München: 1930/40s. Loose leaf. Three original architectural plans (21 x 29") of the Scholten house in Munich-Bogenhausen, Pienzenauer Strasse, ground floor, cellar and attic, signed by the architects Roderich Fick and Paul Gedon, June 1937, a working plan of the attic (18 x 31") and an original design drawing in color (13 x 18") of a table referencing the Werkbund Exhibition in Paris, 1930.
A general contract to build Scholten's house signed by Paul Gedon (Contractor/architect) and Gustav Scholten (Principal) with Roderich Fick named as the architect for the initial design. Laid into the contract is the architect's bill for the project stating the value of the house to be 80,000 Reichsmark.
There are 20 b/w photographs (9 x 7") showing the luxuriously furnished house with library, wine cellar and living quarters as well as the outside of the house with garden and small swimming pool. All photographs are stamped "Photo-Hoffmann" respectively "Presse Illustrationen Hoffmann..." on verso. In addition three typed and signed letters of the landscape architect Alwin Seifert 1939/40 relating to a dispute between the two regarding damaged trees, correspondence with city departments and the office of finance regarding permits and refinancing.
The collection also contains an alphabetically organized inventory of the library containing app. 1,300 titles, binding defective, an expense register for all purchases related to the house, including furniture, art, e.g from Bernheimer and the Art Auction house Helbing, showing Scholten's frequent participation in their auctions, marble, crafts, and recurrent expenses like electricity, etc., and some one hundred additional invoices and receipts for expenses relating to the house. A representative collection of documents documenting the luxury common in the the upper class during the middle of the 1930s.
Awarding architectural projects to more than one architect at the same time was a common practice during the Third Reich and believed to increase quality by openly engaging competing architects. As a result rivalries developed and often led to delays and complications during the project. Text in German. Plans, drawings, the original Werkbund design, Hoffmann photographs and most of the receipts in very good condition. g to vg. Item #43053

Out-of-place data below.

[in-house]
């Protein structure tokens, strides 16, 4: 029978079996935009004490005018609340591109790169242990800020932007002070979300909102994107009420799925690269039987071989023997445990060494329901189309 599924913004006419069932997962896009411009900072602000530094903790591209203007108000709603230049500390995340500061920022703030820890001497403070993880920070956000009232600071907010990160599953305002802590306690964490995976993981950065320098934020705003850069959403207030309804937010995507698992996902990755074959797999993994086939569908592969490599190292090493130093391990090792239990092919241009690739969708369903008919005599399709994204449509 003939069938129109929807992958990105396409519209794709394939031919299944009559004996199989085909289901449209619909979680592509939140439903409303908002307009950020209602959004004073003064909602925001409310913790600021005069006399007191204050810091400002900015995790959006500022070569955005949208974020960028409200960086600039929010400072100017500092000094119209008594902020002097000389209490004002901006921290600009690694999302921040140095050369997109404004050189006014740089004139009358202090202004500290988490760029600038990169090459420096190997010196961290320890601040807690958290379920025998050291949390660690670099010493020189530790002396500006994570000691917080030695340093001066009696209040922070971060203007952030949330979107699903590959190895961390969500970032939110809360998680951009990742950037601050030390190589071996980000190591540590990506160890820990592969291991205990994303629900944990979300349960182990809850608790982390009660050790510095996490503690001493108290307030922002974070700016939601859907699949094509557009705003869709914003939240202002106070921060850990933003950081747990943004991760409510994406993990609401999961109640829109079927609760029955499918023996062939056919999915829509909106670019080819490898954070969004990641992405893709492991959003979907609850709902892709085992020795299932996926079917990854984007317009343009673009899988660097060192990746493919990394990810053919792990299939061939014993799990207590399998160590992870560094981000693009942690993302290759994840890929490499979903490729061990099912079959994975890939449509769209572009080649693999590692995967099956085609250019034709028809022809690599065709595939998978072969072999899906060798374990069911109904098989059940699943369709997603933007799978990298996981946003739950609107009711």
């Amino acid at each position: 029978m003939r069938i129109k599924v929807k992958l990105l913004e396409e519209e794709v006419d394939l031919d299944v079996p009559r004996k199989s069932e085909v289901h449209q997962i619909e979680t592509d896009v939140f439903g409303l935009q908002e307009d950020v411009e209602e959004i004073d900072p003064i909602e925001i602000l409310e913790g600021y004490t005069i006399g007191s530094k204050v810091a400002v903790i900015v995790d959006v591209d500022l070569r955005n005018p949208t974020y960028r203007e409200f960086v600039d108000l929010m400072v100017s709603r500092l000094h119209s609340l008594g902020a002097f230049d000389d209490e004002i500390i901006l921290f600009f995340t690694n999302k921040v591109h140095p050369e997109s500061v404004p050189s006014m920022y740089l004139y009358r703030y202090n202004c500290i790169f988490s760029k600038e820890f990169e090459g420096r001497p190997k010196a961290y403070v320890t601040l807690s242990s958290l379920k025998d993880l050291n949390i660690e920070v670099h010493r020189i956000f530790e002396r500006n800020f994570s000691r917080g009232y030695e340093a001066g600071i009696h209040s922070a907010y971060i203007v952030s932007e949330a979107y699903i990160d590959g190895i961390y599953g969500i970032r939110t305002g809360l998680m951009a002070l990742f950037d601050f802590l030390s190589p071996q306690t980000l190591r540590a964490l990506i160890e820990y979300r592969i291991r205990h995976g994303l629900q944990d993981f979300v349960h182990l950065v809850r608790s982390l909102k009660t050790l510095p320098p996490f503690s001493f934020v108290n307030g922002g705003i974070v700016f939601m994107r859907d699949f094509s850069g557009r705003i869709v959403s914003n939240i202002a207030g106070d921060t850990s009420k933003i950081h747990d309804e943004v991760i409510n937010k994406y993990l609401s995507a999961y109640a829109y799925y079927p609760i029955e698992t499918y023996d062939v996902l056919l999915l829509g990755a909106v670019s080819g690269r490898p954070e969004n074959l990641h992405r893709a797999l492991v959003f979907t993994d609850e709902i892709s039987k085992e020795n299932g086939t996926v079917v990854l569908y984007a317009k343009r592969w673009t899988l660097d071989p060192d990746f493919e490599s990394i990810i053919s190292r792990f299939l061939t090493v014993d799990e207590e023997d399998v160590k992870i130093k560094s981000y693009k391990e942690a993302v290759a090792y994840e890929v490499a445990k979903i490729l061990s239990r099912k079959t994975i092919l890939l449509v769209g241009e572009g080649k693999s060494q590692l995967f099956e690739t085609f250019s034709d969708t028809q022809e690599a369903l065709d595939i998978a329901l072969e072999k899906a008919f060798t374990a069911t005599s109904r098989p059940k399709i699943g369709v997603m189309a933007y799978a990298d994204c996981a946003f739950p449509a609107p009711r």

Gustav Scholten was a prominent medical doctor during the Third Reich and good friends with the head of the Nazi Party Chancellery Martin Bormann, the Reich Doctors' Leader Gerhard Wagner and the sculptor Josef Wackerle. Scholten had published a eulogy in the "Münchener Medizinische Wochenschrift" for Gerhard Wagner and Wackerle had designed the tombstone for his grave. Scholten was the principal for the building "Haus der Deutschen Ärzte" built by Roderich Fick. He circulated frequently in the upper Nazi circles in Munich and the Obersalzberg.
Roderick Fick (1886–1955): German architect and Professor for Architecture at the TH Munich was most prominent during the Nazi reign. During the Nazi Regime Fick was best known for his work at Hitler's complex Obersalzberg, at that time one of Hitler's favorite architects. Fick built the Munich residence of Rudolf Hess in 1936 and is best known for his participation in the redesign of the Austrian city of Linz. Fick rejected the modern architecture called "Neues Bauen" and preferring traditional architecture with an emphasis in local and regional traditions with special attention to detail. Due to the lack of opportunities in his early career Fick had enlisted in the colonial service which led him to Cameroon where he worked as engineer and and supervisor for architectural projects in Douala. At the outbreak of W.W.I. he enlisted in the Cameroon Protection Troops which remained in Cameroon until 1941. He was then capture and interned in a camp near Pamplona. During that time he designed the plans for a power plant of the city of Burlada. A design of his for the convent Puente la Reina in the province of Navarra was partially realized. In 1935 he had built the "Haus der Deutschen Ärzte" in Munich. it was located in the immediate neighborhood of the "Brown Haus" and other party buildings and therefor caught the attention of Hitler. In 1937 he joined the NSDAP to further is professional career. After the war Fick was classified as a "follower."
Alwin Seifert (1890–1972): German architect who acquired the skills of a landscape architect in self study. In this capacity he was named Professor at the TH in Munich. In 1933 he became an influential advisor to Fritz Todt, a senior Nazi figure who oversaw the building of the German Autobahn. Despite his affiliation with the Nazis he he continued teaching at the TH in Munich and became the leader of the association "Naturschutz in Bayern (Nature Conservation in Bavaria)." His 1970 publication "Gärtnern, Ackern ohne Gift (Gardening and Farming Without Poison)" is considered to be a major impulse for the Green Movement, a direction he already practiced during the time of the Nazis.